iny, premature babies born with significant lung problems are
usually in serious danger of developing lifelong pulmonary and neurological damage. Winthrop neonatologist Jonathan Davis, MD and a team of
scientific researchers he directs in Winthrop’s CardioPulmonary Research Institute (CPRI) have been awarded major grants for their ground breaking research to prevent these problems.
Jonathan Davis, MD, Director of
Neonatology and Newborn Medicine,
is also the Director of the Hospital’s CardioPulmonary Research Institute.
Dr. Davis, Winthrop’s Director of Neonatology and Newborn Medicine, recently concluded a comprehensive trial of the beneficial effects of an antioxidant protein, superoxide dismutase, on the lungs of
premature babies. The apparent success of the trial has generated enough interest and enthusiasm at the National Institute of Health (NIH) to merit an additional grant of $2.186 million to proceed with the next component
of the study. This funding also derives from the National Heart, Lung, and Blood Institute (NHLBI). The new study, with Dr. Davis as Principal Investigator, will be conducted primarily at Winthrop, in
conjunction with research
teams from the University of Pennsylvania and Temple University, through June 30, 2005.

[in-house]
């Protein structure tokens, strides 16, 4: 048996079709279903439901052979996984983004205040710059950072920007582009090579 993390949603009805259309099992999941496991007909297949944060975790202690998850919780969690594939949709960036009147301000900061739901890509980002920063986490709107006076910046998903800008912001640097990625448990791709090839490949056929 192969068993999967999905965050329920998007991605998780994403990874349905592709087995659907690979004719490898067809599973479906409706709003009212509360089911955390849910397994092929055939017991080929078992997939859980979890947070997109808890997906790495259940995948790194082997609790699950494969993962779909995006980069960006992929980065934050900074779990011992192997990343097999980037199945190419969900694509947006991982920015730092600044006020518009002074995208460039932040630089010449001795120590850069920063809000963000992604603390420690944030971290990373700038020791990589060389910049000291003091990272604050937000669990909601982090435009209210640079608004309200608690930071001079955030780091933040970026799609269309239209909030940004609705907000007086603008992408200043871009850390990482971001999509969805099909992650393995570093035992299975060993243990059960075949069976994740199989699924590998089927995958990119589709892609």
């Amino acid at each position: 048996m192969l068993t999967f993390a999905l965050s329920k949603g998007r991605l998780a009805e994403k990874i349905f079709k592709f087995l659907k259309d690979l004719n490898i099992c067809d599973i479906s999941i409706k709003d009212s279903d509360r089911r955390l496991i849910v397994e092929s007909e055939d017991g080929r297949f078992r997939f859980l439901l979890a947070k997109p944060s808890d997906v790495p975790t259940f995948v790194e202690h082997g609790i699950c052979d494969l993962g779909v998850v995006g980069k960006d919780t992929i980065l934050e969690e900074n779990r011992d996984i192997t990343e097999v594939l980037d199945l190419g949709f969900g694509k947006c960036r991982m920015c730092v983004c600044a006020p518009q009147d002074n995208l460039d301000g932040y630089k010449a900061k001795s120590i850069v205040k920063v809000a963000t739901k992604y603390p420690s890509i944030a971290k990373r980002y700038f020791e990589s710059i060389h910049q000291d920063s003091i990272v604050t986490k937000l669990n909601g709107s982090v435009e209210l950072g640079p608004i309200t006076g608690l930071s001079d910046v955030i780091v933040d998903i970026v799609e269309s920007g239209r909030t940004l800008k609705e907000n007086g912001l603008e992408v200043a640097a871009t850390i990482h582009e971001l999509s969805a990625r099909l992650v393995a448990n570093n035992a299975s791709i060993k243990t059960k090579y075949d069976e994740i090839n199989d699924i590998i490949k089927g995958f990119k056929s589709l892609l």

The first trial was a 20-site national study, which reasonably demonstrated the protection afforded by the delivery of superoxide dismutase into the lungs of tiny, premature newborns. This protein, normally produced in healthy lungs, can now be constituted in the
laboratory. Lung and brain
problems have been significantly decreased in premature babies who received the protein soon after birth.
“The new grant will enable our team to research and further refine methods to more perfectly formulate superoxide dismutase in the laboratory; to develop
better ways to deliver it to the infants’ lungs; and to improve the ways in which it works,” said Dr. Davis.
Right now, the recombinant protein cell is delivered directly into the lungs of premature newborns through mini-catheters. Treatment with superoxide dismutase is preventing chronic lung problems such as bronchopulmonary dysplasia, asthma, and neurological abnormalities.
CC10 Research at Winthrop.
Additionally, Dr. Davis has been named Principal Investigator
and recipient of $125,000 for research from the NIH, NHLBI, and Claragen, Inc., for further studies of CC10.
CC10 is the shorthand name of the Clara cell protein, also normally produced in a healthy lung, now made in the laboratories of Claragen, Inc., a biotechnical corporation. In cases where the Clara cell protein is deficient in premature babies, the recombinant Clara cell, CC10, can be introduced into the lungs.
“It is now possible to safely combine more than one artificially produced protein in the treatment of premature babies’ lungs,” Dr. Davis explained.
The Winthrop CPRI research team experiments with various combinations to determine the best regimen for each patient.
“Winthrop is proud to be leading the development of recombinant proteins that will become the standard of care in the future,” concluded Dr. Davis.
For more information, call Dr. Davis at (516) 663-3853.